When the Cleveland Cavaliers brought in the likes of Georges Niang and Max Strus over the summer, it was apparent they were addressing their perimeter shooting needs. Both of those players established themselves in recent seasons as being more than capable, knockdown shooters for their respective teams, and both can boost Cleveland’s perimeter efforts.
Strus gave the Miami Heat more deep shooting punch in recent prior years, and Niang did so for the Philadelphia 76ers. Strus made 197 three-pointers last season for the Heat, whereas Niang canned 154 for the Sixers.
The hope is, both should be ready to fire away from beyond the arc for the Cavaliers from here, and help players such as Darius Garland, Donovan Mitchell and Evan Mobley, among others. Strus and Niang are players opponents will have to remain glued to off-ball with their shooting capabilities, which should bode well for others around them offensively.
Thus far in preseason, Strus has gotten his deep balls up, and even with a cold shooting night in the preseason opener, his shooting and movement impact has made a difference throughout.
Regarding the outlook for Niang, while one has to read into preseason with a grain of salt, it has also been good to see him let the perimeter shots go without hesitation, and that continue moving forward.
Niang has shot two-of-four and then two-of-five from beyond the arc against the Atlanta Hawks and then Orlando Magic in two preseason losses for the Cavaliers, the first of which was by one point. It’s been a four-of-nine, or 44.4 percent shooting clip for Niang.
It’s been two preseason games, so of course, there’s not a ton to take away from the performances of players yet. Despite that caveat, Niang’s play has offered a glimpse into what could play out in years ahead with Cleveland.
Niang has shot 40.0-plus percent from three-point range for the last five seasons, and over the last four with the Utah Jazz and then Sixers, he connected on 40.7 percent from three. In the last two seasons with Philly, his volume was 4.9 and previously 5.1 deep attempts per contest, and with the Cavaliers, that’s a realistic volume to look for from him it seems.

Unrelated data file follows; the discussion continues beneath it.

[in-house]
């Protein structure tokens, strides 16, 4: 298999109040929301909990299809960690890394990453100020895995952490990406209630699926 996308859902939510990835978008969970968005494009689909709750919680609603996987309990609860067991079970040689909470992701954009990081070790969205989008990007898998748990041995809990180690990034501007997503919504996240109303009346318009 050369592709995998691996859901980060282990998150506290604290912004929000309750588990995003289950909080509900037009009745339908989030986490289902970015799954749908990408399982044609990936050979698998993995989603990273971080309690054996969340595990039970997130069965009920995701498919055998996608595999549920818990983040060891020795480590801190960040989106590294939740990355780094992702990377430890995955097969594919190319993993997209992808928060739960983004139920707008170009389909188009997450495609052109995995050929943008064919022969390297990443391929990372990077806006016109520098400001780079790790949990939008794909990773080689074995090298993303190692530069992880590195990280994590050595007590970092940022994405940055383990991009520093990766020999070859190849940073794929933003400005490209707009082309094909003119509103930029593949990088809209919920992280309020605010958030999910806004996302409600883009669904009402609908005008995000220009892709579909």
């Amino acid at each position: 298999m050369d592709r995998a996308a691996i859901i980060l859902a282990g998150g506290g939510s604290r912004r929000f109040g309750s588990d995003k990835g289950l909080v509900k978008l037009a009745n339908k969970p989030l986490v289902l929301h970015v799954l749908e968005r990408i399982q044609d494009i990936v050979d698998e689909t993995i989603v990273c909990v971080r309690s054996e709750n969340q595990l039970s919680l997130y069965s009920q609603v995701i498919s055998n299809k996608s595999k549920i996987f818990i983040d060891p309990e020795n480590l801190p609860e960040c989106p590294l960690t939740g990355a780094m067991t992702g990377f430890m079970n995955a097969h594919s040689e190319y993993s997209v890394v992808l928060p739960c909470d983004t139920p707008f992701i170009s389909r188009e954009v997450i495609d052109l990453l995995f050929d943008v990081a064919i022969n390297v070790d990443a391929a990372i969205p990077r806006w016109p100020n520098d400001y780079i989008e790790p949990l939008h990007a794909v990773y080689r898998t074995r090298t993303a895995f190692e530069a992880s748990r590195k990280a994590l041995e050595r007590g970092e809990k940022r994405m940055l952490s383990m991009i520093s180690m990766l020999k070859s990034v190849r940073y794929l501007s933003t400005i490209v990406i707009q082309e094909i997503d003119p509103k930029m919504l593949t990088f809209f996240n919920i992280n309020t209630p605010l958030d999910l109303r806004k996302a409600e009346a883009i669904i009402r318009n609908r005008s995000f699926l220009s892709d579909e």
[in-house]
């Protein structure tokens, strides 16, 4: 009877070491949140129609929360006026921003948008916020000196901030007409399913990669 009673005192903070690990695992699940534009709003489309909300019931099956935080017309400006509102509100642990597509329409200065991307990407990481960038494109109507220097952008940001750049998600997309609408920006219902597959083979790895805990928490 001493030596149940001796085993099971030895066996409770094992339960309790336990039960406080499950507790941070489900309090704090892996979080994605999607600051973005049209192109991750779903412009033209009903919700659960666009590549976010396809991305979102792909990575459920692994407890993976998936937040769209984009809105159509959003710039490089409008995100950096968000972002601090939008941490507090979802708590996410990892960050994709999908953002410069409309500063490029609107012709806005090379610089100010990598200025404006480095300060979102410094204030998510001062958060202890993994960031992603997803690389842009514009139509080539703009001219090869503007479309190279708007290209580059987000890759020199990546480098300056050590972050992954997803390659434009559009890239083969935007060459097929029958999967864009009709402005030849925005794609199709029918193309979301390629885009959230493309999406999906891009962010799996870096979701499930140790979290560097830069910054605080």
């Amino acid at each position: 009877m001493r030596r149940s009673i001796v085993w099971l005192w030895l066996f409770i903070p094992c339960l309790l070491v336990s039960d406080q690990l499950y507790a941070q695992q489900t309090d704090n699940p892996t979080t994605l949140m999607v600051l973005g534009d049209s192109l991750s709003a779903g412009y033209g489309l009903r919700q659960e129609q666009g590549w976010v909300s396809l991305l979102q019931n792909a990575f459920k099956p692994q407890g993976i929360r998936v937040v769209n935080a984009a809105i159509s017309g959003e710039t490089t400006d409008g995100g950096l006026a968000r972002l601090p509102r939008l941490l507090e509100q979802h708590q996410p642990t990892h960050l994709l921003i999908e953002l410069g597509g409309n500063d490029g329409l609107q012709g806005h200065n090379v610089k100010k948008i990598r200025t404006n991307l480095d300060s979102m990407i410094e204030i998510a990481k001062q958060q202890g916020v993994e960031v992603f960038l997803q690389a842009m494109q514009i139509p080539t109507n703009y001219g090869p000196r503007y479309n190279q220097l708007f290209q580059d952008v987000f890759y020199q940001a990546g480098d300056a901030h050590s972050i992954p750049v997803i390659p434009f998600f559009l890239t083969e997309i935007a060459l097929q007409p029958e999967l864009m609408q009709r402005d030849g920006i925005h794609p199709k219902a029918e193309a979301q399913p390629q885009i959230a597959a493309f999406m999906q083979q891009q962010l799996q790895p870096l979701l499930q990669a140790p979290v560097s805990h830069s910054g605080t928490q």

When his number has been called, he’s proven he can knock deep looks down. In 2022-23, Niang placed in the 87th percentile in spot-up scoring situations, per Synergy Sports.
Niang is not a player Cleveland should be expecting to put it up sizeable traditional splits as a scorer, and he’s not going to generate a ton of his offense, but with the team prioritizing having more man and ball movement, he should have his share of opportunities. That’s what transpired for him thus far in preseason as well, and that’s likely a trend that should hold true moving into the 2023-24 campaign for him.
Now, as the upcoming season is concerned, the Cavs will have to iron out some things from a rotational perspective, and they’ll have to find who Niang plays best with in weeks and months ahead.
Having him play with one of Evan Mobley or Jarrett Allen will be something to keep an eye on, and so will who Cleveland has at other spots with Niang on the floor, such as Caris LeVert and/or Dean Wade for stretches.
But overall, it’s clear Niang is going to let it fly when he’s in there, and it’ll be intriguing to see how the Cavaliers use him as a screener both on and feasibly off-ball in his minutes. The offensive change for the Cavs should pay dividends for a bunch of players, and Niang especially should stand to benefit from an uptick in movement.